Keyword
Retrofitting, Big Data, Climate action planning
National Category
Other Civil Engineering
Identifiers
urn:nbn:se:kth:diva-149188 (URN)10.1016/j.enbuild.2014.04.017 (DOI)000339133200018 ()2-s2.0-84900461549 (Scopus ID)
Note

QC 20140818

Available from: 2014-08-18 Created: 2014-08-18 Last updated: 2017-12-05Bibliographically approved
5. Corporate response to climate change mitigation: What can we learn from annual reports of European industries?
Open this publication in new window or tab >>Corporate response to climate change mitigation: What can we learn from annual reports of European industries?
2011 (English)In: International Journal of Industrial Engineering and Management, ISSN 2217-2661, Vol. 2, no 3, 77-86 p.Article in journal (Refereed) Published
Abstract [en]

Climate change and how best to mitigate its impact has in recent decades prefigured in the industrialdevelopment debate. Awareness about future costs related to increased atmospheric temperaturesprovides an incentive for lowering greenhouse gas emissions such as CO2. At the same time,measures to mitigate climate change do not only induce corporate uncertainty and pressure, but it isalso provides opportunities for new businesses domains and models. The coverage of climate changeissues from mass media broke with earlier trends and increased in the middle of the last decade. Howabout corporate focus? Was climate change issue on the corporate agenda by then?This study presents a content analysis of more than 1100 shareholder letters from 131 of the largestEuropean public liability companies between 2000 to 2009. The main purpose of this paper is toanalyze climate change from a corporate perspective. Was climate change discussed by ChiefExecutive Officers (CEO) and board chairmen during this time? If so, to what extent and are thereindustrial differences?This study shows that climate change appeared on the corporate strategic agenda in year 2005, frompreviously occupying a marginal place. In 2008, corporate climate change discussions were largelypushed aside by the financial crisis. It also show a trend where a shift has occurred from a generalinterest, towards one more divided between different industries.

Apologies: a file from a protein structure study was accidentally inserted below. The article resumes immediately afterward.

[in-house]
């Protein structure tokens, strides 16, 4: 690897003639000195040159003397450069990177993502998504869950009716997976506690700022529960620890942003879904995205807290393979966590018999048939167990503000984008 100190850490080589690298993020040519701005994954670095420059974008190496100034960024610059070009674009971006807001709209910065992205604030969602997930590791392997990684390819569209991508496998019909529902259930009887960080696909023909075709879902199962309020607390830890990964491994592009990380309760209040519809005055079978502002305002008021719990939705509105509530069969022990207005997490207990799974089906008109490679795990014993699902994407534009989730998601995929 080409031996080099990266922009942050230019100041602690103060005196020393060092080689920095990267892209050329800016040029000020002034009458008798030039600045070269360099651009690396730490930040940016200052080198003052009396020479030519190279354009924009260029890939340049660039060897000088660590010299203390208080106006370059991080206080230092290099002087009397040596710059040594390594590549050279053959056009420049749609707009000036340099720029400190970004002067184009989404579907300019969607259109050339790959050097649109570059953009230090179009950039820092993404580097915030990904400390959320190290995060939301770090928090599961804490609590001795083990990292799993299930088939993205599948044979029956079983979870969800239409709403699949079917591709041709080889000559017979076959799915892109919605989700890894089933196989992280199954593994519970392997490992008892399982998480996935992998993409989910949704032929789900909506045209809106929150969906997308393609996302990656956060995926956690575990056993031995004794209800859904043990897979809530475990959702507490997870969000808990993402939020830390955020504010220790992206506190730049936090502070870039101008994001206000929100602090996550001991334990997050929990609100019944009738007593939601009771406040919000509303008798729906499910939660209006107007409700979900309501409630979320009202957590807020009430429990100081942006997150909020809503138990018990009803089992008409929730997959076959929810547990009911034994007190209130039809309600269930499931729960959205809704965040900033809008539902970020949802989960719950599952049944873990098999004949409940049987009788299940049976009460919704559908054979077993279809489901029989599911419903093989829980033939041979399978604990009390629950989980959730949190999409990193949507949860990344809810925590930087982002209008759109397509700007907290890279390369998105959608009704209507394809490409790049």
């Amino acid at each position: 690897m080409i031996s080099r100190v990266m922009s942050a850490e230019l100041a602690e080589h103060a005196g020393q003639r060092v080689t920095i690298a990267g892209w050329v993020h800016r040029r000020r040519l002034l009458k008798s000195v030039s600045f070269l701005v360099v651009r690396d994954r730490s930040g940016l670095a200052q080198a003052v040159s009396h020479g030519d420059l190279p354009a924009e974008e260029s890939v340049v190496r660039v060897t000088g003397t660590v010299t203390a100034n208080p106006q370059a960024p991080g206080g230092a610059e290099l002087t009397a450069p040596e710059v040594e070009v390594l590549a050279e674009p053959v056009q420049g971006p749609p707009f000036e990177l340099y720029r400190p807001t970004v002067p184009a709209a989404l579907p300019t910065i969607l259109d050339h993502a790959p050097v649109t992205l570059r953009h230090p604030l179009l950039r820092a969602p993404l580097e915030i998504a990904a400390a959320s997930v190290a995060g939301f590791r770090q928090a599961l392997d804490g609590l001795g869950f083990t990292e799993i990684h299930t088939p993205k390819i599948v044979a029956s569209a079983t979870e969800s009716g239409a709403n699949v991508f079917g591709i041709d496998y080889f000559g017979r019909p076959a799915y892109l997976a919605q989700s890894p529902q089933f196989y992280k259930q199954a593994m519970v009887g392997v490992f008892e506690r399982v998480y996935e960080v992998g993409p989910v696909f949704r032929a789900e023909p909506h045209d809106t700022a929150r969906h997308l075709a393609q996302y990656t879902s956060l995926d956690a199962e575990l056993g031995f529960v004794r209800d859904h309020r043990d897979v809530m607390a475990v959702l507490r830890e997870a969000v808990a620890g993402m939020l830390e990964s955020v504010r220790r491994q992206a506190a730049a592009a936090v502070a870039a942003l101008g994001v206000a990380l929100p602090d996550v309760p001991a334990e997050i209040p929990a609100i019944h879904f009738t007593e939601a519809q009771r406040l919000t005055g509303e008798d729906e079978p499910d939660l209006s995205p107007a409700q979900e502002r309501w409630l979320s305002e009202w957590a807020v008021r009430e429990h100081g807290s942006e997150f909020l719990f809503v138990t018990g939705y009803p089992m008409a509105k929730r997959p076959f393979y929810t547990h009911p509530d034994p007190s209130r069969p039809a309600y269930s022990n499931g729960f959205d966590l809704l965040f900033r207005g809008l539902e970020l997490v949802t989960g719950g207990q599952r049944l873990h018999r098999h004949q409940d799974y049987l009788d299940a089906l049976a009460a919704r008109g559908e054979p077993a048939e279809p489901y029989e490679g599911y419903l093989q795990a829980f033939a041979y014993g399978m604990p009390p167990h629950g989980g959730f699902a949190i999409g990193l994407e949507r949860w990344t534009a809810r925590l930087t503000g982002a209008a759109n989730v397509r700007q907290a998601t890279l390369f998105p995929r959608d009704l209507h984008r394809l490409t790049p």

Place, publisher, year, edition, pages
University of Novi Sad, 2011
Keyword
Annual Report, Climate Change, Corporate Strategy
National Category
Business Administration
Identifiers
urn:nbn:se:kth:diva-65522 (URN)
Note

QC 20120127

Available from: 2012-01-27 Created: 2012-01-25 Last updated: 2015-12-10Bibliographically approved